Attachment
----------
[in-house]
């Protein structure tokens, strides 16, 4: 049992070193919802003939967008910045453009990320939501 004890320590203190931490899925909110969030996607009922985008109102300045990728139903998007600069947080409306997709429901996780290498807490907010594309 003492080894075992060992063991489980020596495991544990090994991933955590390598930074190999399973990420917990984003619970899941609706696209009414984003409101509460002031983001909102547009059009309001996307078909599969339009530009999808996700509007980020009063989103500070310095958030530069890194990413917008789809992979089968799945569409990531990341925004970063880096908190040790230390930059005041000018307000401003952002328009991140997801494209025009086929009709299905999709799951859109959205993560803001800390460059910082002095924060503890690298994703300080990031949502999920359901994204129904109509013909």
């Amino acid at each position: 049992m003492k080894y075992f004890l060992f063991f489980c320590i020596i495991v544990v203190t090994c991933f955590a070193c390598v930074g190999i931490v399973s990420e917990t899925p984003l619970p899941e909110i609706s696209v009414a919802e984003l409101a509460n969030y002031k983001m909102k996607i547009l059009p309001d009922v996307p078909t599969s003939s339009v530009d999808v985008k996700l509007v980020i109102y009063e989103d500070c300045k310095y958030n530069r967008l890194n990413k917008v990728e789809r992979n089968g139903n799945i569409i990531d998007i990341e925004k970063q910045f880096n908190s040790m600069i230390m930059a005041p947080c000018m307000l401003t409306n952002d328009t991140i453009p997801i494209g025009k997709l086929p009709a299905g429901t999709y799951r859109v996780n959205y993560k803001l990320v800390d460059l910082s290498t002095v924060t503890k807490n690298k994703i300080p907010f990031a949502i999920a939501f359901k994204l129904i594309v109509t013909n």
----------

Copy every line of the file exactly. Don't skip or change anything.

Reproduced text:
[in-house]
């Protein structure tokens, strides 16, 4: 049992070193919802003939967008910045453009990320939501 004890320590203190931490899925909110969030996607009922985008109102300045990728139903998007600069947080409306997709429901996780290498807490907010594309 003492080894075992060992063991489980020596495991544990090994991933955590390598930074190999399973990420917990984003619970899941609706696209009414984003409101509460002031983001909102547009059009309001996307078909599969339009530009999808996700509007980020009063989103500070310095958030530069890194990413917008789809992979089968799945569409990531990341925004970063880096908190040790230390930059005041000018307000401003952002328009991140997801494209025009086929009709299905999709799951859109959205993560803001800390460059910082002095924060503890690298994703300080990031949502999920359901994204129904109509013909």
């Amino acid at each position: 049992m003492k080894y075992f004890l060992f063991f489980c320590i020596i495991v544990v203190t090994c991933f955590a070193c390598v930074g190999i931490v399973s990420e917990t899925p984003l619970p899941e909110i609706s696209v009414a919802e984003l409101a509460n969030y002031k983001m909102k996607i547009l059009p309001d009922v996307p078909t599969s003939s339009v530009d999808v985008k996700l509007v980020i109102y009063e989103d500070c300045k310095y958030n530069r967008l890194n990413k917008v990728e789809r992979n089968g139903n799945i569409i990531d998007i990341e925004k970063q910045f880096n908190s040790m600069i230390m930059a005041p947080c000018m307000l401003t409306n952002d328009t991140i453009p997801i494209g025009k997709l086929p009709a299905g429901t999709y799951r859109v996780n959205y993560k803001l990320v800390d460059l910082s290498t002095v924060t503890k807490n690298k994703i300080p907010f990031a949502i999920a939501f359901k994204l129904i594309v109509t013909n």